On a night in the last week of March this year, I had a bizarre dream. No grand political visions but rather, a blissful nightmare of sorts about eating at a fine dining restaurant with my mother and vanquishing demons in between courses.
Make of it what you will.
In the morning, I posted a solitary photo of one of the dishes from my dream – one that I had enjoyed in real life also – to Instagram. It’s recognisable enough if you know the chef but it was inconspicuous in all other respects. And like all dreams, this one soon fluttered out of my mind.
Had THE most bizarre dream about supper at a fine dining restaurant last night with my mother.😴 We had endless courses of delicious food but had to vanquish a demonic creature in between courses while trying to check out the aquarium next door.💪 It was obviously hungry work because we just kept ordering more food. 😄 Anyway, the picture is a clue of the chef. I had this 'dish' a while ago. Can you guess who it is? #dreams #gastronomy #finedining #restaurant #Michelin #50Best #travel #chefsofinstagram #chefstalk #instagood #lovelife #artofplating #chefstalk #foodporn #travel #igfood #explore #food #gourmet #roses #foodporn #luxury #games
I received an invitation in the post a few weeks later in a surreal dream-come-true scenario to discover the Fronteras menu at Restaurante Quique Dacosta in Denia – the very same restaurant that I had been dreaming about. And by July, I was back in Valencia and ready to take up on the surprise offer.
There was a prelude to my visit – a dinner at El Poblet, Quique Dacosta’s one Michelin-starred restaurant in the heart of Valencia.
Situated above one of his other restaurants in the city, Vuelve Carolina, El Poblet was in a flamboyant bubble of pink embossed wallpaper. There were just a handful of tables where dishes from Restaurante Quique Dacosta’s past menus were served alongside head chef Luis Valls Rozalén’s creations.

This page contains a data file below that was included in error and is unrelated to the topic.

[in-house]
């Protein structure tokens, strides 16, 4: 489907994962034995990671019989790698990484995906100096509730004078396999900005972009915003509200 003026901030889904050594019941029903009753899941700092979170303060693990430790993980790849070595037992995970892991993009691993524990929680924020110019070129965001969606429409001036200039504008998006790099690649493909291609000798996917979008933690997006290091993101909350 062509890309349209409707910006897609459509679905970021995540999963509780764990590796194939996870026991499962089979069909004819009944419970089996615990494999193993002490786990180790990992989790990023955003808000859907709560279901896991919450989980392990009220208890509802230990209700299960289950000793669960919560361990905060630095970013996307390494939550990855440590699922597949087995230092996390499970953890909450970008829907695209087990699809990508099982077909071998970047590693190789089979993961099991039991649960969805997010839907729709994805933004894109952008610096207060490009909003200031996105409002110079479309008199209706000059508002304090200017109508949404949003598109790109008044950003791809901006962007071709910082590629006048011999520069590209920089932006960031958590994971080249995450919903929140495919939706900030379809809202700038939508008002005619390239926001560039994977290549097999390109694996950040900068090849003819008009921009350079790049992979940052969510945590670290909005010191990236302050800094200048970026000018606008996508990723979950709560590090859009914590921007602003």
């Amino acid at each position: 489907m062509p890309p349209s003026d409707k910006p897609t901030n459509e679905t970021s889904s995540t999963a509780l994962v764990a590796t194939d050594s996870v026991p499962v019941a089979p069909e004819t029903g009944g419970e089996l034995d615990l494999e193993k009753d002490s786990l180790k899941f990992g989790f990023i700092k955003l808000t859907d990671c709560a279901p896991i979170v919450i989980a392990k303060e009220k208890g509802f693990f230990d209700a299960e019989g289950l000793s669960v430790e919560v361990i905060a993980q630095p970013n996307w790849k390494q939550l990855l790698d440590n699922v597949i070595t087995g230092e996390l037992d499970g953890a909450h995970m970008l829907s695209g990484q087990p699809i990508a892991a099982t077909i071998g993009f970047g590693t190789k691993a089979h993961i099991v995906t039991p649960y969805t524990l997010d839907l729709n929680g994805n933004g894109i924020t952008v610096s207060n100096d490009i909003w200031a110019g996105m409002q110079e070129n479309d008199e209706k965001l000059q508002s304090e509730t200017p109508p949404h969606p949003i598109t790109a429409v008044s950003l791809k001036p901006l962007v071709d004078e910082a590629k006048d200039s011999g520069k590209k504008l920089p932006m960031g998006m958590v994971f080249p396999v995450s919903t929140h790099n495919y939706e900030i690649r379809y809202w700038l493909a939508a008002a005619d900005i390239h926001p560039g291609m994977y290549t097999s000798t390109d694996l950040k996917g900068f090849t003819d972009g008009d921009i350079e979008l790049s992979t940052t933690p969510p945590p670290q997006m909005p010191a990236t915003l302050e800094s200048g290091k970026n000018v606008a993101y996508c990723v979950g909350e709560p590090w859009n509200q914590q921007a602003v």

For eighty odd euros, you get a tasting of around 12 courses – a steal compared to any offering you might find in London.
But it’s hard to judge El Poblet on its own merits given that so many of the dishes were in essence recycled but if you don’t get an opportunity to travel out to Denia for the three-star experience, El Poblet comes pretty close. Certainly, it is deserving of at least two Michelin stars.
It’s impossible to miss Dacosta’s signature dish, the petals of rose – the very one that I had dreamt about. On my visit, there were also revisited recipes like the red king prawn from Denia and Cuba Libre de Foie Gras. Crowd-pleasers if you will.
Perhaps one of the most visually appealing dishes was the head chef’s creation – The Haze.
It’s not a complicated dish – a small platter prettied up with peas, mushrooms, peashoot, lardon and crumbs. But it’s made theatrical with the addition of a bubbling mist from the dry ice.
In an instant, I was transported back a moment in the Basque Country when winter was approaching. Biting frost was as much on the grass as it was in the crisp air and the sun’s rays struggled to penetrate through the atmosphere. As the car I was in emerged from a tumble of fog, a flock of birds flew past overhead, breaking with the sun. A simple but glorious moment.
I very much enjoyed El Poblet. It was easy to get acquainted with but offered a few twists and turns too.
While El Poblet was a cocoon of red hues, Restaurante Quique Dacosta was a vision in white.